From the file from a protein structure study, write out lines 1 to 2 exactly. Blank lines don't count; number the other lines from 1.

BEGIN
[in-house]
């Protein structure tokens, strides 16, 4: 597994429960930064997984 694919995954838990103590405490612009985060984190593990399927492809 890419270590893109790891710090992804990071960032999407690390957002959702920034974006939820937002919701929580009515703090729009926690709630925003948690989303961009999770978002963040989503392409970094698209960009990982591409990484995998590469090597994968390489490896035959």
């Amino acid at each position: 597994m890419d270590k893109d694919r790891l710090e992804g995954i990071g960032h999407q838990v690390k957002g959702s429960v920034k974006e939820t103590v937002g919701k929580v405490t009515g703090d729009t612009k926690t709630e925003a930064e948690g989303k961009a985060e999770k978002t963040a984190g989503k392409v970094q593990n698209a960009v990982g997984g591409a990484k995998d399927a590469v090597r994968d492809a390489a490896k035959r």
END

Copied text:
[in-house]
């Protein structure tokens, strides 16, 4: 597994429960930064997984 694919995954838990103590405490612009985060984190593990399927492809 890419270590893109790891710090992804990071960032999407690390957002959702920034974006939820937002919701929580009515703090729009926690709630925003948690989303961009999770978002963040989503392409970094698209960009990982591409990484995998590469090597994968390489490896035959």